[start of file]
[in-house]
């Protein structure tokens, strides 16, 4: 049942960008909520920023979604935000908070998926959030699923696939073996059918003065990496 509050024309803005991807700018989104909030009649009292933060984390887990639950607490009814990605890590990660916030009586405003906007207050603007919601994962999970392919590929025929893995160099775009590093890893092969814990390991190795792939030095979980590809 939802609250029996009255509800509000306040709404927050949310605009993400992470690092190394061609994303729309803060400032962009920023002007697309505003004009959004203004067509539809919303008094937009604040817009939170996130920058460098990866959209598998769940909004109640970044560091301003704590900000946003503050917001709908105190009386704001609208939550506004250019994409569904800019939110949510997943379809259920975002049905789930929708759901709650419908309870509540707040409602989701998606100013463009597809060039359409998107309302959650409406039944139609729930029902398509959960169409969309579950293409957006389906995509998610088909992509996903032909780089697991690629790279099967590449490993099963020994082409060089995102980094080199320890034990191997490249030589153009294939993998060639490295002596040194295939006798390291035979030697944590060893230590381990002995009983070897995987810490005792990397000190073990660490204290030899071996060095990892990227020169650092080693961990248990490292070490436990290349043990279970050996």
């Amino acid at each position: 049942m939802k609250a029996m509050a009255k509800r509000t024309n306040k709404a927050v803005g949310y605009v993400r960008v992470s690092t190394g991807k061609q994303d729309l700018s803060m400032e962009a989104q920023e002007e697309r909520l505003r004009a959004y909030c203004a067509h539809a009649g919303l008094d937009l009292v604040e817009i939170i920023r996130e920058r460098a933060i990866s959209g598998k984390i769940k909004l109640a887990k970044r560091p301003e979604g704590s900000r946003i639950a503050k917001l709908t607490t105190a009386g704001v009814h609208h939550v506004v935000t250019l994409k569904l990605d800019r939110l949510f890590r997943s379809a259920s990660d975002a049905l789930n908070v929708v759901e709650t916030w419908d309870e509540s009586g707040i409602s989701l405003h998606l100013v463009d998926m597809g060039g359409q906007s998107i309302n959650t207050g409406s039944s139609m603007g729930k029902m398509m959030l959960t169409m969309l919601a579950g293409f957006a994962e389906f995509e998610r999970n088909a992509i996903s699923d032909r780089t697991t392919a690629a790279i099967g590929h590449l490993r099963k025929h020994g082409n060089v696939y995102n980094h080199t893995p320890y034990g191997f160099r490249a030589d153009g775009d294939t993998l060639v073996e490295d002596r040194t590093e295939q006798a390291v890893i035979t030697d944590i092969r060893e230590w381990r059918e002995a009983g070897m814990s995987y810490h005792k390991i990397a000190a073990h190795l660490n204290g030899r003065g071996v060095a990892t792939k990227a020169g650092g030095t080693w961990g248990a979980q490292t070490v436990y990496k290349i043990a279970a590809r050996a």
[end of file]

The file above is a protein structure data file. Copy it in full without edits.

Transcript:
[in-house]
């Protein structure tokens, strides 16, 4: 049942960008909520920023979604935000908070998926959030699923696939073996059918003065990496 509050024309803005991807700018989104909030009649009292933060984390887990639950607490009814990605890590990660916030009586405003906007207050603007919601994962999970392919590929025929893995160099775009590093890893092969814990390991190795792939030095979980590809 939802609250029996009255509800509000306040709404927050949310605009993400992470690092190394061609994303729309803060400032962009920023002007697309505003004009959004203004067509539809919303008094937009604040817009939170996130920058460098990866959209598998769940909004109640970044560091301003704590900000946003503050917001709908105190009386704001609208939550506004250019994409569904800019939110949510997943379809259920975002049905789930929708759901709650419908309870509540707040409602989701998606100013463009597809060039359409998107309302959650409406039944139609729930029902398509959960169409969309579950293409957006389906995509998610088909992509996903032909780089697991690629790279099967590449490993099963020994082409060089995102980094080199320890034990191997490249030589153009294939993998060639490295002596040194295939006798390291035979030697944590060893230590381990002995009983070897995987810490005792990397000190073990660490204290030899071996060095990892990227020169650092080693961990248990490292070490436990290349043990279970050996």
């Amino acid at each position: 049942m939802k609250a029996m509050a009255k509800r509000t024309n306040k709404a927050v803005g949310y605009v993400r960008v992470s690092t190394g991807k061609q994303d729309l700018s803060m400032e962009a989104q920023e002007e697309r909520l505003r004009a959004y909030c203004a067509h539809a009649g919303l008094d937009l009292v604040e817009i939170i920023r996130e920058r460098a933060i990866s959209g598998k984390i769940k909004l109640a887990k970044r560091p301003e979604g704590s900000r946003i639950a503050k917001l709908t607490t105190a009386g704001v009814h609208h939550v506004v935000t250019l994409k569904l990605d800019r939110l949510f890590r997943s379809a259920s990660d975002a049905l789930n908070v929708v759901e709650t916030w419908d309870e509540s009586g707040i409602s989701l405003h998606l100013v463009d998926m597809g060039g359409q906007s998107i309302n959650t207050g409406s039944s139609m603007g729930k029902m398509m959030l959960t169409m969309l919601a579950g293409f957006a994962e389906f995509e998610r999970n088909a992509i996903s699923d032909r780089t697991t392919a690629a790279i099967g590929h590449l490993r099963k025929h020994g082409n060089v696939y995102n980094h080199t893995p320890y034990g191997f160099r490249a030589d153009g775009d294939t993998l060639v073996e490295d002596r040194t590093e295939q006798a390291v890893i035979t030697d944590i092969r060893e230590w381990r059918e002995a009983g070897m814990s995987y810490h005792k390991i990397a000190a073990h190795l660490n204290g030899r003065g071996v060095a990892t792939k990227a020169g650092g030095t080693w961990g248990a979980q490292t070490v436990y990496k290349i043990a279970a590809r050996a």